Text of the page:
The Superbowl from West Africa: How Television Works Here…


This past week was the holy of all holy American holidays: the Super Bowl. Our West African location meant no sacrilege in missing out on the event; in fact, it’s been pretty easy to keep up with American shows, sporting events, etc. since we came here.

A caveat: those living in more remote parts of Senegal or volunteering in places without amenities will have a totally different view on accessing American entertainment abroad. We’re lucky enough to have resources at our disposal that allow us to focus on the really important things in life, like catching the latest episodes of Jeopardy! and watching games featuring two teams neither of us care about. (That was sarcasm, in case you missed it.)

In truth, I do like being able to keep up with a few favorite shows, some of the latest movies, etc. I can’t have McDonald’s or White Castle, I can opt to stay Americanized through mindless entertainment. Here are some ways people in Dakar get their watch on:

  • Armed Forces Network. We watched the Super Bowl on AFN last night (kickoff was at 11:30 p.m. Dakar time – ouch!). You can buy a satellite dish for AFN and it features much of the same content as a regular dish company. The only downside? The network has its own commercials. No Super Bowl ads for us!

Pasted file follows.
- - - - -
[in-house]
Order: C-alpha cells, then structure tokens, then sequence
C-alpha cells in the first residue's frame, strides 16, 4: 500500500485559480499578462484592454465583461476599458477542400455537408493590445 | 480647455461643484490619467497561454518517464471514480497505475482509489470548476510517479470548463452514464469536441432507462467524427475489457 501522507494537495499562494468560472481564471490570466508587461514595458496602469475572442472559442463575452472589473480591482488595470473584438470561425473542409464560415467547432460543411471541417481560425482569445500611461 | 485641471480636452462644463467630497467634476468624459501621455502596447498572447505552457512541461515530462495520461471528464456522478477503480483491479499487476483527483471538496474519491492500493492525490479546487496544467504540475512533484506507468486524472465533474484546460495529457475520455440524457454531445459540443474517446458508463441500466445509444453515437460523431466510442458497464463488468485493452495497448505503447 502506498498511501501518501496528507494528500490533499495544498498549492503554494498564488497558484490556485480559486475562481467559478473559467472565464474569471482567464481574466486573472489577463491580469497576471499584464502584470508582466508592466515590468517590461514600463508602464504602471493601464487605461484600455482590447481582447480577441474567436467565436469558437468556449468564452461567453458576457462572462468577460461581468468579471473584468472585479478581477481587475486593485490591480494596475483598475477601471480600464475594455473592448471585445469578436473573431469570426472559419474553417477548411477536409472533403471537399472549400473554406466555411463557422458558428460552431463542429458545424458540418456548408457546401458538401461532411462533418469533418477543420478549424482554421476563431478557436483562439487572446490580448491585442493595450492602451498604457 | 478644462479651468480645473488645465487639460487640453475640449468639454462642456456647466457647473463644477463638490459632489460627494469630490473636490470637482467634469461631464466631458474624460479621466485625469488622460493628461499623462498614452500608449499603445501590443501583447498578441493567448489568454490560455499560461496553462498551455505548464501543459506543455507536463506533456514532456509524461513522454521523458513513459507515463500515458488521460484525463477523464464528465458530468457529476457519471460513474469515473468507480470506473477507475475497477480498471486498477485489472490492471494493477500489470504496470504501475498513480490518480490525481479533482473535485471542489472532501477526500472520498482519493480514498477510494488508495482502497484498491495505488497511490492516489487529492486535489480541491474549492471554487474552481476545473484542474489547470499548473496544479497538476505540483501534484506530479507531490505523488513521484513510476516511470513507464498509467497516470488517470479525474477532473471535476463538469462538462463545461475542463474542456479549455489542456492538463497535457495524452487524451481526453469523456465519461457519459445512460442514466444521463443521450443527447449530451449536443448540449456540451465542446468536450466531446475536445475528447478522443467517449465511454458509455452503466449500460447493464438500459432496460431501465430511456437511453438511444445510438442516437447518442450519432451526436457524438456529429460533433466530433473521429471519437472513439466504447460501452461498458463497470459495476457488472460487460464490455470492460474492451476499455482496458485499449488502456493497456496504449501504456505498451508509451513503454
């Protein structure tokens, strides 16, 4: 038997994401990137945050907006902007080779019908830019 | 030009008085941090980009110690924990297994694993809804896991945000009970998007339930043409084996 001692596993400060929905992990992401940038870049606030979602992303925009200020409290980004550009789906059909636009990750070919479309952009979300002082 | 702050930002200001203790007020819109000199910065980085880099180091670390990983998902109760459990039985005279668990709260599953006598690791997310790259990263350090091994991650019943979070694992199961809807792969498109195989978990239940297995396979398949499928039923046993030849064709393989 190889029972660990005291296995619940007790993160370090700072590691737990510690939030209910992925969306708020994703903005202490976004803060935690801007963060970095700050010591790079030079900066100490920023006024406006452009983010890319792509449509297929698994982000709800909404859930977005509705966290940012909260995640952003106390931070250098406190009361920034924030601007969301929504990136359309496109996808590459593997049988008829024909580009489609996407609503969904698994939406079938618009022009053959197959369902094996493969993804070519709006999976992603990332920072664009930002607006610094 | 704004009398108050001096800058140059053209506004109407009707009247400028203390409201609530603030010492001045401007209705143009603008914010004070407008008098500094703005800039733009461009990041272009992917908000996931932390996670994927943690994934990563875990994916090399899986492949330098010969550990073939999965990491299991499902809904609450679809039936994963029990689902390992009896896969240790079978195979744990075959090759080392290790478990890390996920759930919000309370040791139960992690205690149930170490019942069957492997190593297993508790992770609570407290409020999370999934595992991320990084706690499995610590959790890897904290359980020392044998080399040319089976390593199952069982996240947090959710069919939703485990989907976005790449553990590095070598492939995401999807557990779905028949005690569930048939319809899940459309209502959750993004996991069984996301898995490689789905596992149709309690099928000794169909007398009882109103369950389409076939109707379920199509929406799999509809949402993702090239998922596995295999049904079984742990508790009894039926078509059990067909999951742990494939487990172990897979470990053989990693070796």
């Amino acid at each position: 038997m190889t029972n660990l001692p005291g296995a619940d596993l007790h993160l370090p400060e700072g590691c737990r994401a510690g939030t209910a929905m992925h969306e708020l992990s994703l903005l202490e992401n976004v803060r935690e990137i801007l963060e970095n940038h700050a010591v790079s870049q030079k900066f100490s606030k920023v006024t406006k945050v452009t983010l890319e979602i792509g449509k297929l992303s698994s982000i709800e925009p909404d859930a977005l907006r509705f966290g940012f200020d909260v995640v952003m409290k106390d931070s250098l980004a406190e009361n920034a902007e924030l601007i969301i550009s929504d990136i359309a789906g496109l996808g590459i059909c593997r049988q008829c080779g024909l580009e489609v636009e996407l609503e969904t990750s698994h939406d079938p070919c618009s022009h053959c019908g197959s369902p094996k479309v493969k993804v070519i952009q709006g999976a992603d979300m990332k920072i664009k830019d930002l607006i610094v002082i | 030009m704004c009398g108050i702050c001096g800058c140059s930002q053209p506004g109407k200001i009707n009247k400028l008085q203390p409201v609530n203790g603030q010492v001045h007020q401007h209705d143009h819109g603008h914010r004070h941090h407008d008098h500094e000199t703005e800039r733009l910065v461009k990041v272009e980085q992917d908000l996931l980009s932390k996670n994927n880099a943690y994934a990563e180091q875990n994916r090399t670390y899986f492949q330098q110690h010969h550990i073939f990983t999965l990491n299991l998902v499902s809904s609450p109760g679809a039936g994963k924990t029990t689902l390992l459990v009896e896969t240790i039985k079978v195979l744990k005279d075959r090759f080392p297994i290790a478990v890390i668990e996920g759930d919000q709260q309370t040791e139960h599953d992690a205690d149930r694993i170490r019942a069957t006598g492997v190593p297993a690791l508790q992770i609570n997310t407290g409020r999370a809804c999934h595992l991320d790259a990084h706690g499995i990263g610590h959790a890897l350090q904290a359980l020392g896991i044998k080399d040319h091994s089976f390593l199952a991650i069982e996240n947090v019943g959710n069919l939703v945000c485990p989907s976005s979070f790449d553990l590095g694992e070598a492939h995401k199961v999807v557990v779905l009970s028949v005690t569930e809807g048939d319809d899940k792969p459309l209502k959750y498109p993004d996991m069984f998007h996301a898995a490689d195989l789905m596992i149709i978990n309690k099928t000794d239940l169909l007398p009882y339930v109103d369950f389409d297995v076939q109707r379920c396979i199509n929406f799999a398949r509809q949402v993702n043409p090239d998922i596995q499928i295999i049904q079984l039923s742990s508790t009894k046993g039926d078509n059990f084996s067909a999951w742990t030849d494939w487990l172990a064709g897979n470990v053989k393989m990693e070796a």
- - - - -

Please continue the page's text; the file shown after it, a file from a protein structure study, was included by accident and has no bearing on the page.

• CanalPlus. French-only network that some of our friends have. Has some American shows in French.
  • Amazon Prime. We use Amazon all the time (one friend joked that she just hits the “select all” button when making purchases, heh), so paying a yearly fee that includes free shipping and on-demand shows and movies is totally worth it.
  • Netflix. Frankly, I want to cancel our online-only Netflix service. Lots of straight-to-DVD movies featuring thespians such as Jenny McCarthy and Pauly Shore. However, the DVD mailing service is an option (yes, to Africa), though the discs take a couple weeks to arrive.
  • Hard drives full o’ shows. People download things or copy DVDs to a hard drive and bam! It gets passed around our little expat community for all to copy-and-paste and enjoy.
  • Torrents. Several sites feature downloadable TV shows and movies. Good way to keep up with recent stuff.
  • Sports packages. Josh and I would die without (go Braves) and NFL Game Pass (go Browns). I stayed up until the wee hours to watch every single game of the Braves’ epic late-season collapse last year. And although my tender heart was broken by our performance, it was still awesome to be able to see my team.

So that’s our TV life in a nutshell. Now back to our regularly scheduled blog programming.

Rachael Cullins
Rachael Cullins is a twentysomething American girl living in Dakar, Senegal, with her husband and two dogs. She blogs about her adventures in Senegal and travels elsewhere in West Africa. She will reside in Dakar until summer 2013, when she and her family will move to another foreign post as part of her husband's career with the U.S. government. In addition to West Africa, she has traveled to France, Belgium, Luxembourg, Germany, Italy and Costa Rica and plans to continually add to that list.
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